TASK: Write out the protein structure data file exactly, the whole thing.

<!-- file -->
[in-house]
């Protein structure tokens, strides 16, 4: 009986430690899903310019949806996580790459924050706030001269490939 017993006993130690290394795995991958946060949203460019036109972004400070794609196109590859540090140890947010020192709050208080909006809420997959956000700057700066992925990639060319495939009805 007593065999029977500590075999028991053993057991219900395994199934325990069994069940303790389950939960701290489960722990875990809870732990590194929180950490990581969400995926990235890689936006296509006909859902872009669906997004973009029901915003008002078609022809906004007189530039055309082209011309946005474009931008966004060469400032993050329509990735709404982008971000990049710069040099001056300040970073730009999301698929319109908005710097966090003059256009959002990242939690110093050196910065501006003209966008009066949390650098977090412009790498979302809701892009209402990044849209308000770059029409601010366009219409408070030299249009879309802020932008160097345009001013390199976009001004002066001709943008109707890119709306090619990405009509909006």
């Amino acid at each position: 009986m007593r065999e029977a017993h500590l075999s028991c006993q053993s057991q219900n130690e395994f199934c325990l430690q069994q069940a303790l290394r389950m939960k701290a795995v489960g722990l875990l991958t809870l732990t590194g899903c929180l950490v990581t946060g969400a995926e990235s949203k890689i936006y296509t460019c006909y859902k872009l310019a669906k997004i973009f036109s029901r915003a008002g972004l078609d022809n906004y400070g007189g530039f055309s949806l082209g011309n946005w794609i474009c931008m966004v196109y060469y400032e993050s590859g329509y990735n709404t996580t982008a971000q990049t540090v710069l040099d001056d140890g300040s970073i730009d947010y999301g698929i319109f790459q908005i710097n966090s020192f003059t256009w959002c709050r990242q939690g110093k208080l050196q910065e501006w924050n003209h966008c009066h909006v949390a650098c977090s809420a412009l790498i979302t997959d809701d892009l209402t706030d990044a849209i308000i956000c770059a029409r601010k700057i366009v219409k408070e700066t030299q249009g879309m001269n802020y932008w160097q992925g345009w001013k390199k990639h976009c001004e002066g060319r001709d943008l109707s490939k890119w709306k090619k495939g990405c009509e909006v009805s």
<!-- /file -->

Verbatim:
[in-house]
């Protein structure tokens, strides 16, 4: 009986430690899903310019949806996580790459924050706030001269490939 017993006993130690290394795995991958946060949203460019036109972004400070794609196109590859540090140890947010020192709050208080909006809420997959956000700057700066992925990639060319495939009805 007593065999029977500590075999028991053993057991219900395994199934325990069994069940303790389950939960701290489960722990875990809870732990590194929180950490990581969400995926990235890689936006296509006909859902872009669906997004973009029901915003008002078609022809906004007189530039055309082209011309946005474009931008966004060469400032993050329509990735709404982008971000990049710069040099001056300040970073730009999301698929319109908005710097966090003059256009959002990242939690110093050196910065501006003209966008009066949390650098977090412009790498979302809701892009209402990044849209308000770059029409601010366009219409408070030299249009879309802020932008160097345009001013390199976009001004002066001709943008109707890119709306090619990405009509909006």
């Amino acid at each position: 009986m007593r065999e029977a017993h500590l075999s028991c006993q053993s057991q219900n130690e395994f199934c325990l430690q069994q069940a303790l290394r389950m939960k701290a795995v489960g722990l875990l991958t809870l732990t590194g899903c929180l950490v990581t946060g969400a995926e990235s949203k890689i936006y296509t460019c006909y859902k872009l310019a669906k997004i973009f036109s029901r915003a008002g972004l078609d022809n906004y400070g007189g530039f055309s949806l082209g011309n946005w794609i474009c931008m966004v196109y060469y400032e993050s590859g329509y990735n709404t996580t982008a971000q990049t540090v710069l040099d001056d140890g300040s970073i730009d947010y999301g698929i319109f790459q908005i710097n966090s020192f003059t256009w959002c709050r990242q939690g110093k208080l050196q910065e501006w924050n003209h966008c009066h909006v949390a650098c977090s809420a412009l790498i979302t997959d809701d892009l209402t706030d990044a849209i308000i956000c770059a029409r601010k700057i366009v219409k408070e700066t030299q249009g879309m001269n802020y932008w160097q992925g345009w001013k390199k990639h976009c001004e002066g060319r001709d943008l109707s490939k890119w709306k090619k495939g990405c009509e909006v009805s």